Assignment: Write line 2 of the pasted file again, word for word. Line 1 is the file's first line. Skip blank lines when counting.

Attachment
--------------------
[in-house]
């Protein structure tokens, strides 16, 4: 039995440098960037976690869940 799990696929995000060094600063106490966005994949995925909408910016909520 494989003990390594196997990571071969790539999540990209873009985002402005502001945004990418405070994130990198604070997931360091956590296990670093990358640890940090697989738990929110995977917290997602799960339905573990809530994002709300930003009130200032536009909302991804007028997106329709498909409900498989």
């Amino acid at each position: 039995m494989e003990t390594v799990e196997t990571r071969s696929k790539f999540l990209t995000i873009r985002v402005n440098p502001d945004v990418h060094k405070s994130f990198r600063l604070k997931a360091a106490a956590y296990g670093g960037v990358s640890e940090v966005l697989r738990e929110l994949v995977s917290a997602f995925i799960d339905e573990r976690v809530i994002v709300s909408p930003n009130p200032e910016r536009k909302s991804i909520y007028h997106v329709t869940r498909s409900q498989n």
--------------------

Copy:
């Protein structure tokens, strides 16, 4: 039995440098960037976690869940 799990696929995000060094600063106490966005994949995925909408910016909520 494989003990390594196997990571071969790539999540990209873009985002402005502001945004990418405070994130990198604070997931360091956590296990670093990358640890940090697989738990929110995977917290997602799960339905573990809530994002709300930003009130200032536009909302991804007028997106329709498909409900498989």